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#11
We have a manual primarily because our customers require it. Typically they will ask for it about a month prior to a facility audit and use it as a basis for the investigation. Depending upon how thorough it is (ours is very detailed), they will skip a supplier audit as 'not needed'. If is was not for our customers, I doubt we would need it at all.
Because of the end user (our customer) however, it must be patterned after the standard for easy reference.
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#12
Our QM starts out like a sales brochure....

"Encompassing twenty-five acres, the ____ facility has been upgraded and expanded regularly since opening in 1967 to maintain the resources and equipment necessary for projects involving an extensive array of materials and welding procedures, with manufacturing space in excess of 63,000 square feet."

Still, at 15 pages, it regurgitates the standard, but the process map is probably the best part as far as what our QMS is about.  I think it could be cut down to about 5 pages and still get our basic QMS information across to someone.  Then "top manager" is its creator, so, at present, not seeing much chance of reduction to it.

I will argue for getting rid of it or making it a stand-alone short summary sheet.  Then again, since I will be trying to merge my QMS and EMS....
- drgnrider -
If you choose not to decide, you still have made a choice
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#13
As long as your customers require Quality Manuals, you will have to possess one. I agree (and have seen) the QM revision overview ,mentioned above in action, yes they do look at revision frequency - All that said, it should be very concise, and general enough that you are not giving company secrets away when distributing the uncontrolled hardcopy to customer who wants to see it before they give you any work. Analyzing the QM has become a shortcut to avoiding a supplier audit. Unfortunately the customers we have require a cut-and-paste chronology of the standard so it is easier to perform their checkoffs on the desk audit, as these are generally purchasers, not quality people reviewing the documents. It all depends on the industry you serve.
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#14
I may be the only one, but I find the quality manual useful... Because ours:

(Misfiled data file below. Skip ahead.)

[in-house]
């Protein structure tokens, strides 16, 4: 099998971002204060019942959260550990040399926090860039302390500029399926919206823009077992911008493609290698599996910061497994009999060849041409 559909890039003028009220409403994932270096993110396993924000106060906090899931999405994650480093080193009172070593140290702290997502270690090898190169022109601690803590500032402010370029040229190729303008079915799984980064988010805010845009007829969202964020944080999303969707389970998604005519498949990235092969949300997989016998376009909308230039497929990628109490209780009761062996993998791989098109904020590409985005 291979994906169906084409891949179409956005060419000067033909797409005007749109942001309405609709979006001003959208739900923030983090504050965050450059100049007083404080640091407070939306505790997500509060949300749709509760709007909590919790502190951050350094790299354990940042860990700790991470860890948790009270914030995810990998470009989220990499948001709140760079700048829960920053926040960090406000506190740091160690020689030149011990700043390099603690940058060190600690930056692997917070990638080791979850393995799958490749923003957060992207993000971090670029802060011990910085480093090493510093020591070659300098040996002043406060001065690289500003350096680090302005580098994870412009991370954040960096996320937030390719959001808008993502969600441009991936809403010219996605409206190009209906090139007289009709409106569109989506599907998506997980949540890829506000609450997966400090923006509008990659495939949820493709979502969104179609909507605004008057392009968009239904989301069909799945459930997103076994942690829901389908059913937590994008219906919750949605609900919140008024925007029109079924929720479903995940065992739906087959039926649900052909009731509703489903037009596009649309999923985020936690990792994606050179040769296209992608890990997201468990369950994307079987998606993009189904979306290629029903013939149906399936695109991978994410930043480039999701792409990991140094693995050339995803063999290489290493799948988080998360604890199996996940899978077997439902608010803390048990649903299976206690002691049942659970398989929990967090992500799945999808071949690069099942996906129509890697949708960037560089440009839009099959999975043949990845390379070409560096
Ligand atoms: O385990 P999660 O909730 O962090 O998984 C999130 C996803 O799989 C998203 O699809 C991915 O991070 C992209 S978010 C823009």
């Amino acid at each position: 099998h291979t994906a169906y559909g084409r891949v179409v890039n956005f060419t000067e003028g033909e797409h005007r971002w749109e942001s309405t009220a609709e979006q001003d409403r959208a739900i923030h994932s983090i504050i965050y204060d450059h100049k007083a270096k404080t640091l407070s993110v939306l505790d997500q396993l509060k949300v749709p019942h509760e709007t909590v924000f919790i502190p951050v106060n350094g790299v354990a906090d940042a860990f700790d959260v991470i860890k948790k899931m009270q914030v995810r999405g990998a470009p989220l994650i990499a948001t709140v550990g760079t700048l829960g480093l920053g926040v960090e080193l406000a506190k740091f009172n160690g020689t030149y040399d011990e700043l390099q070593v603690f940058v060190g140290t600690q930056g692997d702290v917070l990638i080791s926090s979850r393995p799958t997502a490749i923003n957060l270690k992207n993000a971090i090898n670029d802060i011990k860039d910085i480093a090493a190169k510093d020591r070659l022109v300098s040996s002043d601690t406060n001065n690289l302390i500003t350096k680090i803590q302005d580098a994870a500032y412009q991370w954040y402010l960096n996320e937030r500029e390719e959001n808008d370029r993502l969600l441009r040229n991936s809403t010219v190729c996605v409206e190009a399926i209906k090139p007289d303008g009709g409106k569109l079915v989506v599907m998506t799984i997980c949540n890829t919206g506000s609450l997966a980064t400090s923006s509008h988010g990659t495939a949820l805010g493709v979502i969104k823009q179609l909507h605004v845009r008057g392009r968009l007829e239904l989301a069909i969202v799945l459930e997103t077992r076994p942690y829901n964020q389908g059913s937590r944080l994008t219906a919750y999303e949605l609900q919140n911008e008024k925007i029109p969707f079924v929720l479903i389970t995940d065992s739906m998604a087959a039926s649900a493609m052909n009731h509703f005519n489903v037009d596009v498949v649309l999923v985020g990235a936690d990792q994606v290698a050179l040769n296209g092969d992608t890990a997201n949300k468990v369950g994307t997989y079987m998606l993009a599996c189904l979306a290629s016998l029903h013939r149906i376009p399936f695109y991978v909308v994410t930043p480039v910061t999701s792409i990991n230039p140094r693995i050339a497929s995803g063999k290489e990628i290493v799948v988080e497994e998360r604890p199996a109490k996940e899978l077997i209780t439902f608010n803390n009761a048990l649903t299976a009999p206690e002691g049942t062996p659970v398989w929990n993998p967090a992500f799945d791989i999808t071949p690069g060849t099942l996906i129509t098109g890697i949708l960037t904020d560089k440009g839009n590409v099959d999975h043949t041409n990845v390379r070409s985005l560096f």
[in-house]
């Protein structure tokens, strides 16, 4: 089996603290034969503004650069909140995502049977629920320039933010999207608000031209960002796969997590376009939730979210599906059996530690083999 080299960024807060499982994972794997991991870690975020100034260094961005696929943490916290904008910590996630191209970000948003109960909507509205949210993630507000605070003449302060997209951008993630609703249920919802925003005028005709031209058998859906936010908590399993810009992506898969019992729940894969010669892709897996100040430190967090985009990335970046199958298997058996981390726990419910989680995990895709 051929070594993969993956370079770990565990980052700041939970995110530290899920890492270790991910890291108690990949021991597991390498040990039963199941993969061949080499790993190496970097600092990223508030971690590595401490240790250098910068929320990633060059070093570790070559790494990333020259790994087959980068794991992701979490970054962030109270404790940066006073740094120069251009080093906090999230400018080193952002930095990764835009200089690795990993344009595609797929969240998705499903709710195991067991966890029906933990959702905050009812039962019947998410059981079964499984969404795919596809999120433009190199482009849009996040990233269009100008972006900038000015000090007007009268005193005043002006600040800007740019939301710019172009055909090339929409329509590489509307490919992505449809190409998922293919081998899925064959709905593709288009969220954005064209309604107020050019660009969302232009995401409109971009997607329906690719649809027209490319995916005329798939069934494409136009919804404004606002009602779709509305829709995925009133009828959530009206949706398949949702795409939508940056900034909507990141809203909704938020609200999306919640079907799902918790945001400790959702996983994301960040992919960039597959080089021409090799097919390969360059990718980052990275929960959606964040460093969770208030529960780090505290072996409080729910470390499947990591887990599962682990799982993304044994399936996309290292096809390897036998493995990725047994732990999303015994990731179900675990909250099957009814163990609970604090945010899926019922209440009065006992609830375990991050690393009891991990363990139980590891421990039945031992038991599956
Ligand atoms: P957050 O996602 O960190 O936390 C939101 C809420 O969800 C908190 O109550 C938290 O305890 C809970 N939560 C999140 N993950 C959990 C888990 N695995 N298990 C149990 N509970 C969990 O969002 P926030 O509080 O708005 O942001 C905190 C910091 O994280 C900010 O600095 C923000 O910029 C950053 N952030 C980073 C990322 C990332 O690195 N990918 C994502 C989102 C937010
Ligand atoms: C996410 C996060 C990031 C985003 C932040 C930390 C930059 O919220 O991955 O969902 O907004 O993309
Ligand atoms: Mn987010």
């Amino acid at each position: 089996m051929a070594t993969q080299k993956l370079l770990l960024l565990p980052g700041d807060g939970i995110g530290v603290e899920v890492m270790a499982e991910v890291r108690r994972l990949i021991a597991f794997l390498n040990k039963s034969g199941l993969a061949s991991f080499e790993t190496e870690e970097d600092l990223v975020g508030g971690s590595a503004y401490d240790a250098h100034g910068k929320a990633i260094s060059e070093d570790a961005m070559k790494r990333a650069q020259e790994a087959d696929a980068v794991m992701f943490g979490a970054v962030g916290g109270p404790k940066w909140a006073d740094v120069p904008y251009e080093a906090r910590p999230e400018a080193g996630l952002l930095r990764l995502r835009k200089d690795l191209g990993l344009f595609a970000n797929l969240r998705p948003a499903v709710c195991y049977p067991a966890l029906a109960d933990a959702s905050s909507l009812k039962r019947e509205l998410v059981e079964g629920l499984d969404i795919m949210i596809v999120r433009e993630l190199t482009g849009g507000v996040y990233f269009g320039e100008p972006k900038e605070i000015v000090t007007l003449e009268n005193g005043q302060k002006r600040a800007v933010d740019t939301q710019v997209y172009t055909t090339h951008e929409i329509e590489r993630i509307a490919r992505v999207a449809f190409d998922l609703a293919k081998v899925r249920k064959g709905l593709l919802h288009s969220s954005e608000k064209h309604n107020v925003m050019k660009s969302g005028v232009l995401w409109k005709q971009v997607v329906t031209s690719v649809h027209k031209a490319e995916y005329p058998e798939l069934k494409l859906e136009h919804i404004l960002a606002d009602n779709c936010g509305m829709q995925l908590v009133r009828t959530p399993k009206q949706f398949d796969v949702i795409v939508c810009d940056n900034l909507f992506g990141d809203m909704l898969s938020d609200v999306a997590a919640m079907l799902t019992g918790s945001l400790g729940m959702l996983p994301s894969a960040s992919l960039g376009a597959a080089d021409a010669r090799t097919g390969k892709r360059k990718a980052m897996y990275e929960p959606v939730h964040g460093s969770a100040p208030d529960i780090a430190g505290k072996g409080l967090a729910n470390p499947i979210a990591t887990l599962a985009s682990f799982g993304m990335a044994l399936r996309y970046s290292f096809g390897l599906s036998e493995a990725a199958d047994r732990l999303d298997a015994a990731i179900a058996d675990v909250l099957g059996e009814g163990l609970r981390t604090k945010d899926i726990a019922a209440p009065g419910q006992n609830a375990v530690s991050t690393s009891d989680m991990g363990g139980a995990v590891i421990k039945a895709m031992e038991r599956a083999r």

- summarises company policies, the "this is what we do", which obey more than one standard and regulation (behaves like an employee/customer handbook). This is specially useful for small companies as all company policies may be written here instead of maintaining lots of individual policies;
- maps clauses of applicable standards to our "interpretation", when the standard/regulation says x, what it means for us is xyz (good to guide both internal and external auditors);
- contains a map linking relevant SOPs, the "how we do it" (specially good for new employees).
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#15
(07-24-2015, 05:51 PM)normzone Wrote: I like the beer truck theory. If the president is hit by a beer truck, his successor should be able to spend 15 - 30 minutes with the manual and have a high level view of what he's walking into.

Wink

(08-05-2015, 08:24 AM)esalsan Wrote: I may be the only one, but I find the quality manual useful... Because ours:


- summarises company policies, the "this is what we do", which obey more than one standard and regulation (behaves like an employee/customer handbook). This is specially useful for small companies as all company policies may be written here instead of maintaining lots of individual policies;
- maps clauses of applicable standards to our "interpretation", when the standard/regulation says x, what it means for us is xyz (good to guide both internal and external auditors);
- contains a map linking relevant SOPs, the "how we do it" (specially good for new employees).

I agree with the above.

I also think that manuals should establish the "Context of the Organization" and the manuals I have written all do just that, prior to it being recognized as a requirement in ISO 9001:2015. 

I would challenge those who think it is redundant to show me their process identification and interaction.  I would bet the process identification and interactions described are not effective, are not linked with the organization's objectives or internal audit plans. In other words, in my experience, those who do not think the manual is important do a poor job of planning their QMS.

This is in my experience as an ISO 9001 auditor.
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#16
Walking into medical device company as a new QM, I noticed that the manual was 37 pages long, mostly copy and paste from the standard and defining each procedure.

I scrapped it and rewrote it. Final result, 5 pages with graphics! Who can beat me on that one? It's a quick overiview and guide on how to start navigating our system.
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#17
Other than myself and the poor guy who has to approve the changes, no one at my company ever looks at the QM.
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